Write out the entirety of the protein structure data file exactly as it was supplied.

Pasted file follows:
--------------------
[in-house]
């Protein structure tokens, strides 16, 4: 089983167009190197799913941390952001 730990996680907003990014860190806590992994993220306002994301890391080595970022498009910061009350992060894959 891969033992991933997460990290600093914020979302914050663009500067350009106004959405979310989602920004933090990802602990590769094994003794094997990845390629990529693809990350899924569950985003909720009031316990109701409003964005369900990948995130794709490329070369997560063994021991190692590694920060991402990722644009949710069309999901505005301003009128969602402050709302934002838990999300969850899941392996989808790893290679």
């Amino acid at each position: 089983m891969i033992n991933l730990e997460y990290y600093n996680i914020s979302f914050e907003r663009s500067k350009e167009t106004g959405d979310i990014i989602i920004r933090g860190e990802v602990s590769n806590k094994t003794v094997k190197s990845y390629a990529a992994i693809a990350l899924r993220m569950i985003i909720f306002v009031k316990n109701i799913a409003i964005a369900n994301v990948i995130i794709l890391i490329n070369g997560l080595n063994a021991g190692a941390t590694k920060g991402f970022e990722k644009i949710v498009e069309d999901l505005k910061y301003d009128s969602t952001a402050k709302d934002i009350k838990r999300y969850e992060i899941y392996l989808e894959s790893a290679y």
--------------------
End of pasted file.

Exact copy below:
[in-house]
């Protein structure tokens, strides 16, 4: 089983167009190197799913941390952001 730990996680907003990014860190806590992994993220306002994301890391080595970022498009910061009350992060894959 891969033992991933997460990290600093914020979302914050663009500067350009106004959405979310989602920004933090990802602990590769094994003794094997990845390629990529693809990350899924569950985003909720009031316990109701409003964005369900990948995130794709490329070369997560063994021991190692590694920060991402990722644009949710069309999901505005301003009128969602402050709302934002838990999300969850899941392996989808790893290679």
């Amino acid at each position: 089983m891969i033992n991933l730990e997460y990290y600093n996680i914020s979302f914050e907003r663009s500067k350009e167009t106004g959405d979310i990014i989602i920004r933090g860190e990802v602990s590769n806590k094994t003794v094997k190197s990845y390629a990529a992994i693809a990350l899924r993220m569950i985003i909720f306002v009031k316990n109701i799913a409003i964005a369900n994301v990948i995130i794709l890391i490329n070369g997560l080595n063994a021991g190692a941390t590694k920060g991402f970022e990722k644009i949710v498009e069309d999901l505005k910061y301003d009128s969602t952001a402050k709302d934002i009350k838990r999300y969850e992060i899941y392996l989808e894959s790893a290679y």